Recently, in the case of MenCap v Tomlinson-Blake the Court of Appeal held that carers who sleep at a client’s home, to attend to any needs the client has throughout the night, aren’t entitled to minimum wage whilst asleep.
Before the decision made in the Court of Appeal, whether or not carers were entitled to minimum wage whilst sleeping was decided using a multifactorial approach, many different factors were taken into account before making a decision. But, due to the judge’s view on a particular previous authority, this approach is now considered wrong and is no longer likely to be used. With regards to the matter of whether or not ‘sleeping in’ carers are entitled to minimum wage, the judge decided that they weren’t. This is a decision welcomed by the NHS and the government as, had the decision gone the other way, carers could be entitled to a total of £400 million. So, whilst not everyone may agree with the decision, we may be better off for it.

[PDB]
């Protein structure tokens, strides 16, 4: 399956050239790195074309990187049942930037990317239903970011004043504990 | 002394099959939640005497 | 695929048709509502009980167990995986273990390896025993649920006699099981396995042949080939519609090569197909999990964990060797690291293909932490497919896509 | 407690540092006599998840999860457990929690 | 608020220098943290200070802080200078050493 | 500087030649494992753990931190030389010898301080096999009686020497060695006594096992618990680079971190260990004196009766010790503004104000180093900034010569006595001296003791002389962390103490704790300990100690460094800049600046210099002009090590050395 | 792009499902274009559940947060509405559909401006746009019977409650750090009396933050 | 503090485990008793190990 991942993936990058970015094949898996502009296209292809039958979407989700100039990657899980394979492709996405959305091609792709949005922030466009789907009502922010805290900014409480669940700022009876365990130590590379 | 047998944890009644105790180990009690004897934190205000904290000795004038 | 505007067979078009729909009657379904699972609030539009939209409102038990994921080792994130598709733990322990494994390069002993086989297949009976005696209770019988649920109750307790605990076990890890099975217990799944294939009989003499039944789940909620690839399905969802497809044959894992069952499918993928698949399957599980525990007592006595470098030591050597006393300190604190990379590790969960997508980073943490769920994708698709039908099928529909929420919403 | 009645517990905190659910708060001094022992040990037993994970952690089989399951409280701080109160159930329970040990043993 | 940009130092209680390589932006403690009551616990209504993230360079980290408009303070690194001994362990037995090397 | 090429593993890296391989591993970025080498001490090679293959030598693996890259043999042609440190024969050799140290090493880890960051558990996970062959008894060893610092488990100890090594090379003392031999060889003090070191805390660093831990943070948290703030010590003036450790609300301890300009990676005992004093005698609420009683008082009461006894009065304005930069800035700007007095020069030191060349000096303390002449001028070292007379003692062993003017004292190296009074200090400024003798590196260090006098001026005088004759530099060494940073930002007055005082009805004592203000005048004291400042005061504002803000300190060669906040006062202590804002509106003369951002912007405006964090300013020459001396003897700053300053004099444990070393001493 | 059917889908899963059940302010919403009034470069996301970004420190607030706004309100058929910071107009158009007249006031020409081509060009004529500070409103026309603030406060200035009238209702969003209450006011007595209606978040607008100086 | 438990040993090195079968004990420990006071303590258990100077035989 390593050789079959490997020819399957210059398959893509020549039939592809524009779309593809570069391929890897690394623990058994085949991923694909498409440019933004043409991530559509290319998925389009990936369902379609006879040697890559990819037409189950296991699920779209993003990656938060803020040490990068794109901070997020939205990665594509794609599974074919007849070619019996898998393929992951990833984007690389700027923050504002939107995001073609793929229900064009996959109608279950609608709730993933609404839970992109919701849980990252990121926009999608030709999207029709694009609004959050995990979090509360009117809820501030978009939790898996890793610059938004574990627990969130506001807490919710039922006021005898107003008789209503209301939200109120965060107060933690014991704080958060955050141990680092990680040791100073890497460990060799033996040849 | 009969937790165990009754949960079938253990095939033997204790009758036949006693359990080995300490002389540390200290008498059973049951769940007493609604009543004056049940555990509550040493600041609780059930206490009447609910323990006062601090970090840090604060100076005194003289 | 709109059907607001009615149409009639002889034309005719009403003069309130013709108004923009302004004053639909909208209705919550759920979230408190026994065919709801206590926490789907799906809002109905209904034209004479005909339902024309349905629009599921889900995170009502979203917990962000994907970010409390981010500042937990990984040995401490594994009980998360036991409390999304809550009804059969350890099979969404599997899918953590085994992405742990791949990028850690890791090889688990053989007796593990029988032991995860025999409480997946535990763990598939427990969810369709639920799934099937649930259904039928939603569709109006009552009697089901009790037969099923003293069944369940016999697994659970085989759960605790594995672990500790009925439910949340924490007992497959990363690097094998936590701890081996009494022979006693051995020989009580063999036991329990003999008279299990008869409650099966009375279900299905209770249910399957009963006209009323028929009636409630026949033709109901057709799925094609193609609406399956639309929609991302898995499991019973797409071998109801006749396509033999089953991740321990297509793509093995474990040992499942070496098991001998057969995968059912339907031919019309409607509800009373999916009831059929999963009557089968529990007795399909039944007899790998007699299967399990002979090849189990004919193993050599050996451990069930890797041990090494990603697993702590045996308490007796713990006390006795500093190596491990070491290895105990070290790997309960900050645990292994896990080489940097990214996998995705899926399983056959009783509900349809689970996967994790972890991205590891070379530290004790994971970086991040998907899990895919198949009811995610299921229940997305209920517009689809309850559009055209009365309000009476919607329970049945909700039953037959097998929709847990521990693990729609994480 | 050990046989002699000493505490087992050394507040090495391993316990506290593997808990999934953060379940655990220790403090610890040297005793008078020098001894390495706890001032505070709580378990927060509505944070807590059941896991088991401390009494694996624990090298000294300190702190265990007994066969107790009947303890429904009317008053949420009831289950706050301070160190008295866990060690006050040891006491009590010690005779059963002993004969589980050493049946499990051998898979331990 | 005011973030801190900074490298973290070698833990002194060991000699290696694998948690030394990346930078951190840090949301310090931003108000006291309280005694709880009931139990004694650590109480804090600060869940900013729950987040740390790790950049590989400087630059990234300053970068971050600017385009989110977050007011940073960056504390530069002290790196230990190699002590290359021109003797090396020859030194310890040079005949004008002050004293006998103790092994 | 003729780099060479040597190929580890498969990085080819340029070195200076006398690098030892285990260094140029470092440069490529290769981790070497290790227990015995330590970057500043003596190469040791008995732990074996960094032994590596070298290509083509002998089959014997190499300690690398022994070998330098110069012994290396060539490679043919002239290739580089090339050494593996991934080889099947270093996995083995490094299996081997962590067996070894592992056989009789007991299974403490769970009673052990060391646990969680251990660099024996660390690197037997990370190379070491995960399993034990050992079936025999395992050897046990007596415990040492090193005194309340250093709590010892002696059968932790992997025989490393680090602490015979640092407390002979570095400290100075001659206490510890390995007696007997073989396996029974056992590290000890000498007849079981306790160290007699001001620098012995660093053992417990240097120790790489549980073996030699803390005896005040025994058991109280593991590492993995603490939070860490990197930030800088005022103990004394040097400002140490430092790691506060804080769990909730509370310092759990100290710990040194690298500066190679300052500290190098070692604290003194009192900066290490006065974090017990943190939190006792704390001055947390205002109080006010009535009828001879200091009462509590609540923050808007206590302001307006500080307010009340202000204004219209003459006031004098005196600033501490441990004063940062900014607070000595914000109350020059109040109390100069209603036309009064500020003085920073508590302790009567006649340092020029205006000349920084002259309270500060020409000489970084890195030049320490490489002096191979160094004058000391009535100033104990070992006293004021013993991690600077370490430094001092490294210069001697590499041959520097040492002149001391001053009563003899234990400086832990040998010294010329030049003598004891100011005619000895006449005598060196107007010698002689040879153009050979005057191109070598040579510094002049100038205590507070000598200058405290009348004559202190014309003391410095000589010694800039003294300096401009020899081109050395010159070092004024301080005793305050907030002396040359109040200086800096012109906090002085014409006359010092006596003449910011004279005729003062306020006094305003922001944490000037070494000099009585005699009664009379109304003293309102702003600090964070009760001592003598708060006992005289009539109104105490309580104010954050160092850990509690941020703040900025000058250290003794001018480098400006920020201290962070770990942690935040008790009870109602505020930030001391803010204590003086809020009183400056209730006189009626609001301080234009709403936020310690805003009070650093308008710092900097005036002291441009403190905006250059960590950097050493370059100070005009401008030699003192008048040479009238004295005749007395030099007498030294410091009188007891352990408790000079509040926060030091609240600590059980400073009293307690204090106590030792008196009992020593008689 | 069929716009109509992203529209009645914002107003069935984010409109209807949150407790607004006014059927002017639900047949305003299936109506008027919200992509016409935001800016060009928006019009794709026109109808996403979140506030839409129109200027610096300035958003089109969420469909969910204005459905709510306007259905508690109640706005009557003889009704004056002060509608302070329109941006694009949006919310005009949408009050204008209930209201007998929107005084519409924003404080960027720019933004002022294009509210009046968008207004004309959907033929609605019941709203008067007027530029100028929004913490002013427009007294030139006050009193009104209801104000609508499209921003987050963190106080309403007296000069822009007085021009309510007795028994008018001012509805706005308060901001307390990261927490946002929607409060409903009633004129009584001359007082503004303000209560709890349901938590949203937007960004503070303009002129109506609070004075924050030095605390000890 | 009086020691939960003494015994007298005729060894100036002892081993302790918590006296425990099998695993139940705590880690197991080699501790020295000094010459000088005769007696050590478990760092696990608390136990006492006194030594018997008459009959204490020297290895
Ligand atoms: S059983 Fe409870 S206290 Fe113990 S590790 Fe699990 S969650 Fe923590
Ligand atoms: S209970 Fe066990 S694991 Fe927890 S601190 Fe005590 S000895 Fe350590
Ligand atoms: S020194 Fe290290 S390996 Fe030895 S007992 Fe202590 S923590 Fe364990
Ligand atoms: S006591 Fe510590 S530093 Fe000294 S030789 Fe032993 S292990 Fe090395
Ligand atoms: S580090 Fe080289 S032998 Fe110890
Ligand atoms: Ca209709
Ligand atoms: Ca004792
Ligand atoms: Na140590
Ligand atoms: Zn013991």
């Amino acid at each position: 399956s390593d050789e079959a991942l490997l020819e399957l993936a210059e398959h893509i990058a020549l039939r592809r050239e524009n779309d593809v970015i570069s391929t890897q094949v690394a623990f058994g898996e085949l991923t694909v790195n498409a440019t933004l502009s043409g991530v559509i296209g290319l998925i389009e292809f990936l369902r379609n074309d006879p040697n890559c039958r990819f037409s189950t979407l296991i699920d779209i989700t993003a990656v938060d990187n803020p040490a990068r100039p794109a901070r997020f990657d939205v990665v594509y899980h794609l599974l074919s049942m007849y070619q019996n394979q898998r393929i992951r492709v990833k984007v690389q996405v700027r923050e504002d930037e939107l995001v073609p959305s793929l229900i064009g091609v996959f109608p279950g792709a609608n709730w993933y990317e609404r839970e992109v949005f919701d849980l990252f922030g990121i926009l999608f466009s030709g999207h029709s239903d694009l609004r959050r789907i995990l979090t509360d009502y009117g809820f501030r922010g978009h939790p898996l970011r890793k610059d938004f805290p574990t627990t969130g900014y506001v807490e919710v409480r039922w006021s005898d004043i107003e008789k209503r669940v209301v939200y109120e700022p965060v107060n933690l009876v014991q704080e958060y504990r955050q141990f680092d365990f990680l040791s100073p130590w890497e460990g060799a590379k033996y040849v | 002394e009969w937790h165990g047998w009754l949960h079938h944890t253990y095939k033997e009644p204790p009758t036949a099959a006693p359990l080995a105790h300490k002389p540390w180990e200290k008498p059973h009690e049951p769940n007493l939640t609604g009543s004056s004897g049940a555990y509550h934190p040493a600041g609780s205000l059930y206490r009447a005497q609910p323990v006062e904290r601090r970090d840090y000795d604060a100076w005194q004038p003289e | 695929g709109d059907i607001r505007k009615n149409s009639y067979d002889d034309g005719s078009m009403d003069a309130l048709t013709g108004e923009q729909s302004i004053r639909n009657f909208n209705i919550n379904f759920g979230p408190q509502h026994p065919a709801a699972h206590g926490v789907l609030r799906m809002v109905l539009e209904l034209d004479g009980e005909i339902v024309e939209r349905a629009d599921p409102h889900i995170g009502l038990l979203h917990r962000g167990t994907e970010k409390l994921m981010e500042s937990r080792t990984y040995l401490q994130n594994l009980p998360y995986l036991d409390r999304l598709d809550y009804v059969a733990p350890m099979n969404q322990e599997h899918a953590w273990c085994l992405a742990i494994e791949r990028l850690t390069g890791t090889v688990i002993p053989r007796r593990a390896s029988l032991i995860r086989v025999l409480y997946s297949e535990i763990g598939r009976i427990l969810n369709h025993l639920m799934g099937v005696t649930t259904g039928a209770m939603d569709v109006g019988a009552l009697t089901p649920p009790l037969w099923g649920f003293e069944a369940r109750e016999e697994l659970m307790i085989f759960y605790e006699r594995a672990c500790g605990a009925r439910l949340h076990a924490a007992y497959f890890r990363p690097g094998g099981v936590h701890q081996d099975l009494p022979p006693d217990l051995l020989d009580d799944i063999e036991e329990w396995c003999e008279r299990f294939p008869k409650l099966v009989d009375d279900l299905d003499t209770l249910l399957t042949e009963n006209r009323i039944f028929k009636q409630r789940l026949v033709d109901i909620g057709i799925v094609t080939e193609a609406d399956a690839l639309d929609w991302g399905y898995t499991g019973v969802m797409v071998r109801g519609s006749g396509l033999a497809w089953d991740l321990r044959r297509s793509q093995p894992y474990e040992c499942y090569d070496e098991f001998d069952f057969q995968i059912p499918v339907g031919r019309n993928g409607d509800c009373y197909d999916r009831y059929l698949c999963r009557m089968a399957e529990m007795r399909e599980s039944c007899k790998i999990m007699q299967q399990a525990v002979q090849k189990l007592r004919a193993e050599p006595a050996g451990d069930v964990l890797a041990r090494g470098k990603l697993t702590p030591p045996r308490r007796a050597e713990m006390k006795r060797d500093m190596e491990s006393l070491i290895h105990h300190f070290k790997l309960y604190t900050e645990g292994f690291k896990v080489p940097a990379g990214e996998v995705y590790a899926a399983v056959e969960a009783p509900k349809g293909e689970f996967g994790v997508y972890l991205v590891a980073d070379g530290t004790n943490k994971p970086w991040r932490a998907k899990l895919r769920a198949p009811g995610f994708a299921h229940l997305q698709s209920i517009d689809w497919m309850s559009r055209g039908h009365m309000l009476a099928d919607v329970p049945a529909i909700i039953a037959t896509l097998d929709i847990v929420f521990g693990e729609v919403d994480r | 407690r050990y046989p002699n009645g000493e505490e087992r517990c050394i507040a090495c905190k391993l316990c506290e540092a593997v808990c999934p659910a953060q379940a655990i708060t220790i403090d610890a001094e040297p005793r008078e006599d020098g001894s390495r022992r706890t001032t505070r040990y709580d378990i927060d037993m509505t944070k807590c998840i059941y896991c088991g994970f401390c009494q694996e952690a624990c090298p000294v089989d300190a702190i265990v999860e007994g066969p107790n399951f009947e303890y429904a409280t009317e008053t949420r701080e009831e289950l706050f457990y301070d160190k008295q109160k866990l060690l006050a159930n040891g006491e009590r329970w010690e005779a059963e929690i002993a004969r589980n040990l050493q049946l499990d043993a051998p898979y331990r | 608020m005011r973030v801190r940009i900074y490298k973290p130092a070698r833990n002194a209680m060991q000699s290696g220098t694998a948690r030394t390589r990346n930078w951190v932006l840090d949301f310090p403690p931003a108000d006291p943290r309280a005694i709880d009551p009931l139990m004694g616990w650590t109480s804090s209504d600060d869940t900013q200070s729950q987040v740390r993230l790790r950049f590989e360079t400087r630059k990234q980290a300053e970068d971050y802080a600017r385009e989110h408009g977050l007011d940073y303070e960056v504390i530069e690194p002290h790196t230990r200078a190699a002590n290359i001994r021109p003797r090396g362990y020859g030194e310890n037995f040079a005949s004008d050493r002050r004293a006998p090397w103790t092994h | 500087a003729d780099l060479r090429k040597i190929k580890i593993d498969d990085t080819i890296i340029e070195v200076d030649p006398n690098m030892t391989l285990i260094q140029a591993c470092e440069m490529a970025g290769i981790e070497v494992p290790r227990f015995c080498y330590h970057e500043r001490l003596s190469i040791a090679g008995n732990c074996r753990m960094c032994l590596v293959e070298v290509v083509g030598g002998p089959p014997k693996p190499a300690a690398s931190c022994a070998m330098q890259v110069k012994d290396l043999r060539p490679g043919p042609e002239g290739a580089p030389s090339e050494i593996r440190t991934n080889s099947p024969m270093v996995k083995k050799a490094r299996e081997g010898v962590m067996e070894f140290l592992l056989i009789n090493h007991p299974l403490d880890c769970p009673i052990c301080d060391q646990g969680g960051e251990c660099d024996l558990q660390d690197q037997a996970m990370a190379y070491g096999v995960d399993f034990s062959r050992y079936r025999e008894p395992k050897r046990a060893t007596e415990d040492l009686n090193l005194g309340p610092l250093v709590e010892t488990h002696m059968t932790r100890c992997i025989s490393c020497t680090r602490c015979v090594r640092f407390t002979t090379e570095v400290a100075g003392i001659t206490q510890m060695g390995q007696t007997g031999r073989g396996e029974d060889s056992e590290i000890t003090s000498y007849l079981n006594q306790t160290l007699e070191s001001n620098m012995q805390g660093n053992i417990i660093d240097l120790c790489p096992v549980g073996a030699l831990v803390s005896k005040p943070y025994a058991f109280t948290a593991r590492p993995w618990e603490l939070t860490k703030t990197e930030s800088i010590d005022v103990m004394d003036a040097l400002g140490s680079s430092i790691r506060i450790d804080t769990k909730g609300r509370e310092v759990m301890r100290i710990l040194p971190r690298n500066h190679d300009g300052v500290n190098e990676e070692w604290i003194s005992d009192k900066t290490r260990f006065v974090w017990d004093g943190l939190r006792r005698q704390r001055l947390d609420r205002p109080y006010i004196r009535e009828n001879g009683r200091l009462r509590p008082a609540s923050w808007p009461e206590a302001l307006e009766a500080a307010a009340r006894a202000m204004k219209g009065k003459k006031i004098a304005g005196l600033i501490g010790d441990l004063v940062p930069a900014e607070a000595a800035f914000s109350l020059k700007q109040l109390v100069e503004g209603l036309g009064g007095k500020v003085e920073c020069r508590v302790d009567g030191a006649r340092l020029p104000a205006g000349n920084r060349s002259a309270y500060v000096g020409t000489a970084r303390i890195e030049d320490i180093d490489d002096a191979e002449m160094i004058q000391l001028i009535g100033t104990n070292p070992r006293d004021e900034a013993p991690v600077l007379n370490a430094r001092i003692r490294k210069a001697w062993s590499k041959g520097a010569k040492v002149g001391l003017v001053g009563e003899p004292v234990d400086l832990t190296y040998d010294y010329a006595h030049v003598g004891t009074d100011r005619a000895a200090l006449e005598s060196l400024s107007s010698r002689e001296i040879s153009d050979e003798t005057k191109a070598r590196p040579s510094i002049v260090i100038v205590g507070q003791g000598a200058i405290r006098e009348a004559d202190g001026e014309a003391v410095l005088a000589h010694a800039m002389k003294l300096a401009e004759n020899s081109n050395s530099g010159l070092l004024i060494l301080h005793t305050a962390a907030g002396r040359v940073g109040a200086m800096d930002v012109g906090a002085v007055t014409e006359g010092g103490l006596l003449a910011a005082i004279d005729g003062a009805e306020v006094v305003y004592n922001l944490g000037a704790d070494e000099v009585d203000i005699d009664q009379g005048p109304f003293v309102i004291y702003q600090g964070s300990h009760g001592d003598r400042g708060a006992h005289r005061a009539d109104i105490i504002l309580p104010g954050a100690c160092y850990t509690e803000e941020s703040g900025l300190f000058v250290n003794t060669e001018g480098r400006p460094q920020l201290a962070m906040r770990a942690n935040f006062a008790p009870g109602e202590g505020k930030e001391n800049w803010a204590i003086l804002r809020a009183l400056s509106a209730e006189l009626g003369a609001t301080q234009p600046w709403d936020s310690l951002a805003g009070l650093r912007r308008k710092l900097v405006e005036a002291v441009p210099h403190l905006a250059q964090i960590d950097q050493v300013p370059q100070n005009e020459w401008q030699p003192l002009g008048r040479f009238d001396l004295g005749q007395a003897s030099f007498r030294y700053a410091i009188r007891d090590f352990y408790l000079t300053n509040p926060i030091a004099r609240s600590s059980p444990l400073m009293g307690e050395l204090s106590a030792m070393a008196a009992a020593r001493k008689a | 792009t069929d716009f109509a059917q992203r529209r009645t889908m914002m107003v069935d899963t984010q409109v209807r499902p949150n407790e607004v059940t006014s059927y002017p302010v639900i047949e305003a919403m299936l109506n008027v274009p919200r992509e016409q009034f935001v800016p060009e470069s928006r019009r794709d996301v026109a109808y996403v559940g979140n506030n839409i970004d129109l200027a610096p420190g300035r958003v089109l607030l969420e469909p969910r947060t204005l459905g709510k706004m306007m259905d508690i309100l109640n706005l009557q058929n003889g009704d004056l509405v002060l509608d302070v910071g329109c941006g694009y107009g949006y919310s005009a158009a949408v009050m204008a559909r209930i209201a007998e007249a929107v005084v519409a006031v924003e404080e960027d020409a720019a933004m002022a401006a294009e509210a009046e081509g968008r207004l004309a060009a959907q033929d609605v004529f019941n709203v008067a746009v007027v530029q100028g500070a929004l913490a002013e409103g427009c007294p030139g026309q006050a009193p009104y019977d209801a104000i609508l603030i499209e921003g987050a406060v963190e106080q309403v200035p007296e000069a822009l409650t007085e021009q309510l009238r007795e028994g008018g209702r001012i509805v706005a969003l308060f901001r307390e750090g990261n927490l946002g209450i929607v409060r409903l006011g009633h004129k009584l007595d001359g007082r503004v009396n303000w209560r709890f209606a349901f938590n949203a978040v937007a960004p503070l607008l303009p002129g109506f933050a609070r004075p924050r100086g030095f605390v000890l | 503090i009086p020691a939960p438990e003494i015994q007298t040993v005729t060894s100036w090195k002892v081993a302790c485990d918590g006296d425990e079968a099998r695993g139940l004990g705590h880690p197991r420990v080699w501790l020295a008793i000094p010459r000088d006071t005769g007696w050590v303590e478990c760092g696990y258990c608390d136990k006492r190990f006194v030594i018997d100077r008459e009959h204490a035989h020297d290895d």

However, the chance of an appeal to the Supreme Court is still on the cards and perhaps rightly so. It can be easily argued that carers are working whilst they’re sleeping at the home of a client, who has needs that may need to be attended to at any point of the night. As a result of this responsibility, carers may struggle to sleep as they need to ensure they’re prepared for anything throughout the night. In addition, they’re potentially spending time away from their family and from the comfort of their own home, which many would consider work. Ultimately the NHS will initially be thankful that the decision has gone their way due to the extortionate amount of money they would have otherwise owed, though they need to be careful that potential carers aren’t deterred from working for the NHS as a result of this decision.